The new pipe organ aims to have a consonance with its Victorian surroundings, and an important aspect of the instrument was the cleaning and conservation of the decorated prospect pipes, which have an architectural integrity with Butterfield’s magnificent chapel. The building boasts perhaps the finest acoustic in Oxford, with generous reverberation, and the organ benefits from its placement in the wide, shallow and tall transept loft.
The core departments of the new organ recognise the spirit of the late nineteenth century, enriched by the colours of the third and fourth manuals and enabling the performance of a wide repertoire, both solo and choral.
Sebastian Thomson is currently Head of Academic Music and Assistant Director of Music at Bloxham School. He was a chorister at Christ Church Cathedral, Oxford before moving to Harrow School with the top music scholarship. Sebastian was then awarded the Bristol University Organ Scholarship where he studied with Mark Lee. After this, he moved to Chichester Cathedral as Organ Scholar. In 2005, Sebastian was appointed Director of Music at St Matthew’s Church, Northampton, a post held alongside teaching piano, organ, and theory at Eton College.
Aside from teaching, Sebastian continues to pursue a freelance career as a choral conductor and organist. Having studied the organ with David Goode and David Briggs, he is in demand as both a recitalist and an accompanist. His recent solo engagements include recitals at Westminster Abbey, Westminster Cathedral, King’s College Cambridge, and St Paul’s Cathedral. Sebastian has also made appearances as a performer and speaker on local and national television and radio. He has also been invited to give a recital at Notre Dame Cathedral, Paris, in 2017. Sebastian is a Fellow of the Royal College of Organists, and a prize winner in the Choral Training Diploma examination from the College.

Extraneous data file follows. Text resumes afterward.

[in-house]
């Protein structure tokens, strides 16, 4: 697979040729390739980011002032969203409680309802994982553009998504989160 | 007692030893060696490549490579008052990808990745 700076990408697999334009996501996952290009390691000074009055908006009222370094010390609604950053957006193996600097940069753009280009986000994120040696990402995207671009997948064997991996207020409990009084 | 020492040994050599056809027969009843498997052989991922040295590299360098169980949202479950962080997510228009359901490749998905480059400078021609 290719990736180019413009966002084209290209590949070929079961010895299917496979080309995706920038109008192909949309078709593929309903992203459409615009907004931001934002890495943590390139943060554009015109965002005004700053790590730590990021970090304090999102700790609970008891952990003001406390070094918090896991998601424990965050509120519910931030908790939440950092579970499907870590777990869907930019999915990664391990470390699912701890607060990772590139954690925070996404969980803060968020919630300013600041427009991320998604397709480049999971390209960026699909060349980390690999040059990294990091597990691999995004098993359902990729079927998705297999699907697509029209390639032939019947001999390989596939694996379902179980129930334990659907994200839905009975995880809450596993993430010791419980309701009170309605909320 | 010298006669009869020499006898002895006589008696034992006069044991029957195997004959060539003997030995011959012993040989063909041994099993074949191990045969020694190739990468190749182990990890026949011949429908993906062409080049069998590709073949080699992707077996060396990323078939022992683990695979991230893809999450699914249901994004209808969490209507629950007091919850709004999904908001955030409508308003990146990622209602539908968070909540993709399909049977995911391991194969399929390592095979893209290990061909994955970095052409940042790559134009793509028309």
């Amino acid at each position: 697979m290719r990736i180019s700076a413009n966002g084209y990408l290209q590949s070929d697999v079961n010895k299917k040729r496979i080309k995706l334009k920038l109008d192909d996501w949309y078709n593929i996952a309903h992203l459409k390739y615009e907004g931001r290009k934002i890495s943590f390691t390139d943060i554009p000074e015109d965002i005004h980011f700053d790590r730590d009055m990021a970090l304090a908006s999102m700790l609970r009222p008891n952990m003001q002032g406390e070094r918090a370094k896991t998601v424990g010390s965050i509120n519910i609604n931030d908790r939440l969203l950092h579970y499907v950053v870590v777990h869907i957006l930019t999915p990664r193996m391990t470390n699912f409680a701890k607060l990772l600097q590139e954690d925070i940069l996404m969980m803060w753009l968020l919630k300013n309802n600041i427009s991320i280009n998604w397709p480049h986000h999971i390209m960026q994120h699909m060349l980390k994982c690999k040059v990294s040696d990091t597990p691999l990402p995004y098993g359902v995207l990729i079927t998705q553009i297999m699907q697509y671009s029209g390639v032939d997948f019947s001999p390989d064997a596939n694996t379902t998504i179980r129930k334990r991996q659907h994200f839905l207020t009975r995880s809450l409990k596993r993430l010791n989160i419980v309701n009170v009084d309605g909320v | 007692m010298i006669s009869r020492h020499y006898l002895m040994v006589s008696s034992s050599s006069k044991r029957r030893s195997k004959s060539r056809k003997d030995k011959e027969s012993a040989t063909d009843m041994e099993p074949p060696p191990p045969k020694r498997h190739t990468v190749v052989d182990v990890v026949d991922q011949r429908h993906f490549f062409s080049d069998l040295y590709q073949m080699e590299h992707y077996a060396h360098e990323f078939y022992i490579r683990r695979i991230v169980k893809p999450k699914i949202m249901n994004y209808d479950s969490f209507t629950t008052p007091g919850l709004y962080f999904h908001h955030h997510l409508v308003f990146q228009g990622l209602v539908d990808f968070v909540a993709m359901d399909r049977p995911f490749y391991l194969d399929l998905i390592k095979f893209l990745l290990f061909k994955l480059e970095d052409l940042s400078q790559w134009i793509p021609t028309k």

From the Composers
“Sebastian Thomson is to be whole–heartedly praised and admired for his vision in commissioning these new works, and for committing them to CD in performances of such intense musical intelligence and technical grasp. It has been a great privilege to have been asked to be part of this, and one can only hope that the pieces here will find new audiences and promote the creation of new music for the King of Instruments."
(Dr David Bednall, Composer and Organist)
“Truly stunning playing and the best organ disc I have heard recently without a doubt. It is always good to have your compositions performed by safe hands (and feet); when they’re lifted off the page and utterly transformed, it is something else altogether."
(John Hosking, Organist and Composer)
- 22 Feb 2018 Mozart Requiem “A unique group of young singers who perform to the highest standards” (Steven Whitehead)
- 21 Feb 2018 Handel: Neun Deutsche Arien / Penelope Appleyard “A pleasure from first note to last” (Catherine Bott)
- 27 Jan 2018 Interview with Malcolm Archer on Winchester College Chapel Choir & Mozart’s Requiem (Cross Rhythms)
- 21 Nov 2017 Handel: Neun Deutsche Arien “Engaging and colourful version of Handel’s sacred chamber music” (Robert Hugill ★★★★★)
- 4 Oct 2017 Mozart: Requiem “An appealing, lively and fresh, [the musicians] coping with the technical demands admirably…” (Robert Hugill ★★★★)